Books April 2016 – Exponential Organizations +2

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Books completed this month.

The Giver by Lois Lowry: Technically a book for young readers, but like Watership Down it’s really for adults. It takes place in a future in a society that is nearly perfect. Seems like most future books are dystopian. This little and simple book says a lot. It can also be classified as a coming of age book. The main character turns 13 and begins career training, and discovers the cost of his perfect community. Jonas learns the burden of history. It’s a good, thought provoking read, but I wasn’t a fan of the ending. Perhaps that’s because it didn’t really end. To be fair its titled Book 1. The Giver is a series which I may have to explore.

Exponential Organizations by Salim Ismail:  This was my favorite book this month. I can’t recall how many times Uber and/or AirBnB are cited as examples of fast and innovative companies. While certainly true, so what? This book gets into a little more detail about what’s really changed and why these types of companies will become the new normal. We are all familiar with Moore’s law and computing power, but it’s actually not his law. Moore’s Law applies to computer chips, but the concept of exponential growth applies broadly to technology and goes much further back that Moore. In a larger sense it applies to information., and as organizations becoming information-based (digital), exponential growth can occur. Uber and AirBnB are the poster kids of the much larger transition of digitization (some prefer digitalization). It’s happening to many more firms and entire industries that share many characteristics covered in this book. Through this lens, the concept applies to many more companies (startups and established firms), and entire industries such as medicine, genetics, and drones. The CO organization also applies to enterprise communications.  Twilio today, and Cisco and ININ are working hard to transform their offers and methods.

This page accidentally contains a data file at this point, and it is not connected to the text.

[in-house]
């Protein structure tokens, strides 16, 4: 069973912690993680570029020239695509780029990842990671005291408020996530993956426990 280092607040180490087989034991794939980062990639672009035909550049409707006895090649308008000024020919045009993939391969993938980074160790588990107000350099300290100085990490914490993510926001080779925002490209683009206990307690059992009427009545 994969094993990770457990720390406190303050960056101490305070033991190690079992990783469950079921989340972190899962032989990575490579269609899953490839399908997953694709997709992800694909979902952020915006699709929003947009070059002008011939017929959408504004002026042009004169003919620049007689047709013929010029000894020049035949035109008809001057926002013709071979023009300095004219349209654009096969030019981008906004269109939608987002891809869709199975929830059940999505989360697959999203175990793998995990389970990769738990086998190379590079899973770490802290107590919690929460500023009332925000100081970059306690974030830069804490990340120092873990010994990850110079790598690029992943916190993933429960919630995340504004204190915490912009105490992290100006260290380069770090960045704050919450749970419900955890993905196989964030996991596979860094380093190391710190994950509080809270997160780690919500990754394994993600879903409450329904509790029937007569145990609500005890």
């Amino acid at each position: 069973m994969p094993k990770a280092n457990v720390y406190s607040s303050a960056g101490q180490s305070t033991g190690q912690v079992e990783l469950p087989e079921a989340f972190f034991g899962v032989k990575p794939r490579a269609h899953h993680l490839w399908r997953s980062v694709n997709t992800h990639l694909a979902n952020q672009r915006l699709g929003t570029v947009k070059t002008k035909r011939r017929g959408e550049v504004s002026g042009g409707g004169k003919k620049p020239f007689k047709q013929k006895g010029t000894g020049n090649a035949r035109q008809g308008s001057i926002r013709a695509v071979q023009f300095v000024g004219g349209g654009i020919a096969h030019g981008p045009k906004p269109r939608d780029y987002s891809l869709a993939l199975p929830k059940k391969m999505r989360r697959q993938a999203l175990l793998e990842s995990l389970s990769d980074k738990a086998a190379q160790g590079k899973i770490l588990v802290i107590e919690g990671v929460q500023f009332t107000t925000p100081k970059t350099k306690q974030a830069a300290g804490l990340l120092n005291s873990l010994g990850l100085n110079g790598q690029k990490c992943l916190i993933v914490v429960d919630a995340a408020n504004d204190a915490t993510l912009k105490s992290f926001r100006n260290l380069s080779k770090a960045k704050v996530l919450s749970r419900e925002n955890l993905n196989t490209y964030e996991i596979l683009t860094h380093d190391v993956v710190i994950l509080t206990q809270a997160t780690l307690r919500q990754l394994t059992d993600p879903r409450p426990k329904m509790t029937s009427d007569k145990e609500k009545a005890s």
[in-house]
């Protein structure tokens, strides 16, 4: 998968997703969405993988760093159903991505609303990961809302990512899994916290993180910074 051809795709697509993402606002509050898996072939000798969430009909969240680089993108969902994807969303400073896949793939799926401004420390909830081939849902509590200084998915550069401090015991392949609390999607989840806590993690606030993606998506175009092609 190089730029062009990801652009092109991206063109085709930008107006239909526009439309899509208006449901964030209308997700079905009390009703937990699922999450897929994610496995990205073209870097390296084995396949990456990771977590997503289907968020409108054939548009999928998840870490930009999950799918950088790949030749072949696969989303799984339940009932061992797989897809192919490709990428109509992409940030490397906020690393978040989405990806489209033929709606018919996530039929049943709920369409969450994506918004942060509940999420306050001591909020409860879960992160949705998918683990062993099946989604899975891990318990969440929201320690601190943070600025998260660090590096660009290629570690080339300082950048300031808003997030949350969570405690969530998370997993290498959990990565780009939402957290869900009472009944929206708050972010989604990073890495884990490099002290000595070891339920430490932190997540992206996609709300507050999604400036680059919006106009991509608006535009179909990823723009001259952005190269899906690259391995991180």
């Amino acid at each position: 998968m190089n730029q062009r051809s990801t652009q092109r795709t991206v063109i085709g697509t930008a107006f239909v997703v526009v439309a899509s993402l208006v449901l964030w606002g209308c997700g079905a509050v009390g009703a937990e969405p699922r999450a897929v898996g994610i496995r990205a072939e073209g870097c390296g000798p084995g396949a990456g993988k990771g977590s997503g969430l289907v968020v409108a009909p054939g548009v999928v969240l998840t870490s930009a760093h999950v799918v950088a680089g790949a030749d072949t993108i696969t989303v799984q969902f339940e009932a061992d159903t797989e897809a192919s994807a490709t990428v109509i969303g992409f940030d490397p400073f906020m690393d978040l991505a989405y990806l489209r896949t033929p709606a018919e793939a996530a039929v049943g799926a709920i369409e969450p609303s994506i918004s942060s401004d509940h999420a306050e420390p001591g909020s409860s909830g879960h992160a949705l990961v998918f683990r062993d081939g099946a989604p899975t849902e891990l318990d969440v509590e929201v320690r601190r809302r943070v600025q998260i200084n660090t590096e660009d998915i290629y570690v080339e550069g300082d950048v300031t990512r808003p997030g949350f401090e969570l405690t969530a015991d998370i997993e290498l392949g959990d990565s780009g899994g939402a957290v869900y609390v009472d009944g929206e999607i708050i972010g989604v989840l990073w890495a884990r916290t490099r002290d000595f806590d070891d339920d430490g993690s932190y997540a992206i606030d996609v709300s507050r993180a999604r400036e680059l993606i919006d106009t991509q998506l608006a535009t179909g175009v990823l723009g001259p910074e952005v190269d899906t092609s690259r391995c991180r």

The Player of Games by Ian Banks: This book was on recommended readings lists of both Mark Zuckerberg and Elon Musk. It is book about life told through the metaphor of game play. The main character is a master game player and is recruited to play a very complex game on different planet he is a Yoda meets Bobby Fisher type. The science fiction is a bit too strong – lots of complex names and many of the characters are drones. However, if you can manage that the game itself is so complex (takes years to learn) that’s never really explained. Instead the game play is what matters. The book starts on Earth in the future – in a post-scarcity society. There is no concept of losing it all because everyone has what they need which contracts sharply with the barbaric planet where the game takes place. The book has some surprising twists similar to Ender’s Game.

Dave Michels